With Saturday's Laces campaign, and recent controversy around chanting at Brighton, we decided to publish a letter sent to us by Robin Joyce
I will be honest from the outset. It took me a while to write this. For a long time I sat staring at a blank screen wondering what to write. This wasn't because of the lack of things to write about - in fact there is lot to discuss. I struggled as I wasn't sure where to begin or what I really wanted to say. I found it quite a challenge. So it is this that has became my starting point. I want to challenge you. It’s a simple challenge. I want you to read this to the end. An easy challenge I know. The challenge is not thinking that this isn’t your problem or that it has nothing to do with you. In some way it has got everything to do with you.
I am a Charlton fan and I have been since boyhood. I haven’t been to a match in ages but for some time now I have wanted to get a ticket and enjoy a win for Charlton (I always think positively). Yet I haven't been able to. This isn’t for want of trying. It’s another reason entirely. I have yet to convince any of my friends to join me. It’s not just because they are not Charlton fans. No, it’s because my friends and I are gay.
I can hear you saying “so what ?”, or “here we go again, another rant”. But honestly it isn’t - just keep reading.
The problem I have with convincing my friends to come to a match is that football has a huge reputation for being homophobic. If I had offered tickets for rugby, tennis or even boxing they would jump at the chance. But football, I have never been able to convince them. There is just too much fear that something homophobic will happen to them, be it directly or indirectly.
Now I know that not everyone is homophobic, and that there will be those who go to matches, are gay and don’t hear a thing. Yet, as much as I recognise this may be the case, perception is everything and football does not do much to try to break the homophobic reputation it has. In research 'Leagues Behind' conducted by Stonewall (a leading charity on LGBT issues in the UK) it found some startling facts. Over the last five years some 7 in 10 people have heard anti-gay language and abuse in the stands. That is a huge number of people, and proves there is a big problem. It is these kinds of figures that the gay community, including me and my friends, notice, and so opt to avoid it and stay away from football.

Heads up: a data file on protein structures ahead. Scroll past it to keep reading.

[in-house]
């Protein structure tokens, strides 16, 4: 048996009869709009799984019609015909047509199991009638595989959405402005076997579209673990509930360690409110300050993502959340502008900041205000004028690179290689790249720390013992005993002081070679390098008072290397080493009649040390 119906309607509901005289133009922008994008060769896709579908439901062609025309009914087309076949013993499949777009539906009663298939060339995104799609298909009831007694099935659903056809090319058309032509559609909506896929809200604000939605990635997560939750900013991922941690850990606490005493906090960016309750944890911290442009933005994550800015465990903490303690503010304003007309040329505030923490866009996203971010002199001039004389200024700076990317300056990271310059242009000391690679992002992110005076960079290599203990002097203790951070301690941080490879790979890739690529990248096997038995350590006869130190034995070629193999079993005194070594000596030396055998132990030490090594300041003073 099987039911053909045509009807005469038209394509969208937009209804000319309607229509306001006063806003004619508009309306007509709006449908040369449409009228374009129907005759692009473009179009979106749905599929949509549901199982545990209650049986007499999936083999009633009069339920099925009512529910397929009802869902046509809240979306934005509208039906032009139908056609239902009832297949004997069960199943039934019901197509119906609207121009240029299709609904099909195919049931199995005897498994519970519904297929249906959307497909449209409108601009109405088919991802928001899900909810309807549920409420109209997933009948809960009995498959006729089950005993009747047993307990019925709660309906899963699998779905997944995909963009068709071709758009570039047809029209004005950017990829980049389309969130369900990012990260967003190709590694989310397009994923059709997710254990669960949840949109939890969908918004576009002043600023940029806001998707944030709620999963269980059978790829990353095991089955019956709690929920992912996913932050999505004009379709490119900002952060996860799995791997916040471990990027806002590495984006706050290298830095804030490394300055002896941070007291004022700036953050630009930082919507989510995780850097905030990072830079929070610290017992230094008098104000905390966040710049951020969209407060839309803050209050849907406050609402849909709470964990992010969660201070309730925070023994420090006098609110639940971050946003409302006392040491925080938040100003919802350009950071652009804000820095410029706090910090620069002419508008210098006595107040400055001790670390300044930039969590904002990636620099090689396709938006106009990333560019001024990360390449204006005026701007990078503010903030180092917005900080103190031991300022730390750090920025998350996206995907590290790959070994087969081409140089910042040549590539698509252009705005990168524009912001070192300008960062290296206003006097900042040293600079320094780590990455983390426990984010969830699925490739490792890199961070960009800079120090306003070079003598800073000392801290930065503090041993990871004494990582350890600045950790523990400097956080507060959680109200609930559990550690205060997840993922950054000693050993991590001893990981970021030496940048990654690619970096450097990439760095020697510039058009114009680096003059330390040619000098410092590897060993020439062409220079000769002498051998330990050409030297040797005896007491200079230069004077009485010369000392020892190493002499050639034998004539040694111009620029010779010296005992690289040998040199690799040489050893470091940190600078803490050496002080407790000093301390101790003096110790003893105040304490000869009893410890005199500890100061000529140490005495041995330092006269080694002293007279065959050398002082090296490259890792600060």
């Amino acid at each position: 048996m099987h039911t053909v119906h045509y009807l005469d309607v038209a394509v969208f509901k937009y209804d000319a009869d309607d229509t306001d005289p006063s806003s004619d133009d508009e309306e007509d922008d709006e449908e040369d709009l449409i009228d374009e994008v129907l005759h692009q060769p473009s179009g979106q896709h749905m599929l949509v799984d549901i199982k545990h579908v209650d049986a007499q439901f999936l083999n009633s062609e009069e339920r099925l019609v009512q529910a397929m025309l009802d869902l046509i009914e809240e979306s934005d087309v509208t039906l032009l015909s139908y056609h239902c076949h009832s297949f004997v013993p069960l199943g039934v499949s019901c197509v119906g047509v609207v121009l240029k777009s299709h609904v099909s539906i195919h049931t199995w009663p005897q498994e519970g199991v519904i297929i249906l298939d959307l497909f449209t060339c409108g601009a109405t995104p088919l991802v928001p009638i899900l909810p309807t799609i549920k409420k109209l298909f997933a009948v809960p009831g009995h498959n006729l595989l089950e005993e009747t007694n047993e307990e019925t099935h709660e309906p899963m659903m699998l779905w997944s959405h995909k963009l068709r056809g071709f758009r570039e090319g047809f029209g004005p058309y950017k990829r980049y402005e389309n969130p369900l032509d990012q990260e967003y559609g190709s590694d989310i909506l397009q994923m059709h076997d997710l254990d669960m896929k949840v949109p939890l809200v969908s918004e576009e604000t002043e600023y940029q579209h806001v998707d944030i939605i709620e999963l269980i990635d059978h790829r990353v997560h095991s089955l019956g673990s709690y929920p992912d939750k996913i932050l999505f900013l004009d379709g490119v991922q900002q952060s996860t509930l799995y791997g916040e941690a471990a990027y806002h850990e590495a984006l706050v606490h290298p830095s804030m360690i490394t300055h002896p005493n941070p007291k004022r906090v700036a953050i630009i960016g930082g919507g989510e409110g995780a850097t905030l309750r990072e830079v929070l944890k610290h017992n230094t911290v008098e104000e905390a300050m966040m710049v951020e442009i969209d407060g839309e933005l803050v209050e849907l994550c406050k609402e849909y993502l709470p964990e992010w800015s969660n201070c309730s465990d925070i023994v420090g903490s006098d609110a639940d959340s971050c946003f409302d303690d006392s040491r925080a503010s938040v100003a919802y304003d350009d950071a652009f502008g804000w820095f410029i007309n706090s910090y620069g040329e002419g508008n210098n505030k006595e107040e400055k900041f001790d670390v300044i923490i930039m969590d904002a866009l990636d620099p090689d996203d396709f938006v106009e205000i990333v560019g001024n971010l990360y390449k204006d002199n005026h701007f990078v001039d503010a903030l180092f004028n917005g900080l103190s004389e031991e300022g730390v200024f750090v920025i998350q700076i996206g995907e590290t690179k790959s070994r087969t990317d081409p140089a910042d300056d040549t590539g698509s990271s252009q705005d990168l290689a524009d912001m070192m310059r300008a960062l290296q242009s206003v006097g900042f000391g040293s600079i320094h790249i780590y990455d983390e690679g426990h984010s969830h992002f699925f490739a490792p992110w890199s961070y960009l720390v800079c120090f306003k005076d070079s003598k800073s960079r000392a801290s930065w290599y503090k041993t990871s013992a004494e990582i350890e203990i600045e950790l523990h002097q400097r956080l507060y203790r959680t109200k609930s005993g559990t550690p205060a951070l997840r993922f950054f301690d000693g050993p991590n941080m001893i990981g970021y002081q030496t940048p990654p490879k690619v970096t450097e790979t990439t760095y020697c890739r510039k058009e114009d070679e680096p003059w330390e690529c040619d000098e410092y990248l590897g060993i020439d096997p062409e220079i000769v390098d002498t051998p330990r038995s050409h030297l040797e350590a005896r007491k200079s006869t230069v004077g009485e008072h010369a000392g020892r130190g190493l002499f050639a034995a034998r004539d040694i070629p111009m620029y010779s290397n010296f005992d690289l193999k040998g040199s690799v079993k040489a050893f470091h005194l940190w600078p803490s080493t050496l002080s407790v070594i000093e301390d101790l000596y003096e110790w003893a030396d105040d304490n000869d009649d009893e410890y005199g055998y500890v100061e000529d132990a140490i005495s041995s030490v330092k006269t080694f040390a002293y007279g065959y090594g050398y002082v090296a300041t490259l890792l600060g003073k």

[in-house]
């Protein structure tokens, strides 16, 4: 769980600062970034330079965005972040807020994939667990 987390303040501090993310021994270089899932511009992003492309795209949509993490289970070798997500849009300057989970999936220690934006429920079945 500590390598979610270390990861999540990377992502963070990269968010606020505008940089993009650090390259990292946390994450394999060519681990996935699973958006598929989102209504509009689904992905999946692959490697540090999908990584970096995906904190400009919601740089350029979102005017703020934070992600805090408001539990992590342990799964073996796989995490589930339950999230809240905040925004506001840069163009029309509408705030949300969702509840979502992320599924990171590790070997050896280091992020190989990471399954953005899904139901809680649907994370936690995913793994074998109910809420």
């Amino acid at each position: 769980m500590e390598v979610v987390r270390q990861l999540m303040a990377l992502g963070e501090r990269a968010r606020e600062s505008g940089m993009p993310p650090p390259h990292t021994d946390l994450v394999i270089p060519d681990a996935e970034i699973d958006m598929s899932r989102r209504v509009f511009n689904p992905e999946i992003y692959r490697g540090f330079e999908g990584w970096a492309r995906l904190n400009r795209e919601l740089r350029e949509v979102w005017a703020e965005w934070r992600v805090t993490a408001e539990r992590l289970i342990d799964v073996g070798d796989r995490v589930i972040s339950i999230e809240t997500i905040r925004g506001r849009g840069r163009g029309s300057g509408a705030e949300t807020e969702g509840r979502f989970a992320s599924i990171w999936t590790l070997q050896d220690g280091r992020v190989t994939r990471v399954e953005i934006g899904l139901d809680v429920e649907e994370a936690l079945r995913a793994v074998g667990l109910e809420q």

So what exactly is anti-gay language I hear you ask? It’s actually a difficult one to answer. Each individual has a different tolerance on what is acceptable or unacceptable. I, for instance, can accept, to a certain degree, an amount of verbal abuse. I have in the past been walking down the street when someone shouted "Its Adam and Eve not Adam and Steve". I was able to laugh at that whereas others would have taken offence at it. However, this differing level of tolerance doesn't make anti-gay abuse right. I’m sure you have heard people refer to a player as a 'poof', especially if they are playing on an opposing team. A well known way of trying to 'get under the skin' of someone who is either seen as an easy target or, in some cases, has a unique hair style. For anyone who is gay, that remark is highly offensive. It will also be heard by others around you, even children, who will then take that away as something that is acceptable to say at a football match. The problem then carries on growing. Football continues to be homophobic and could potentially spread beyond the stands of The Valley itself.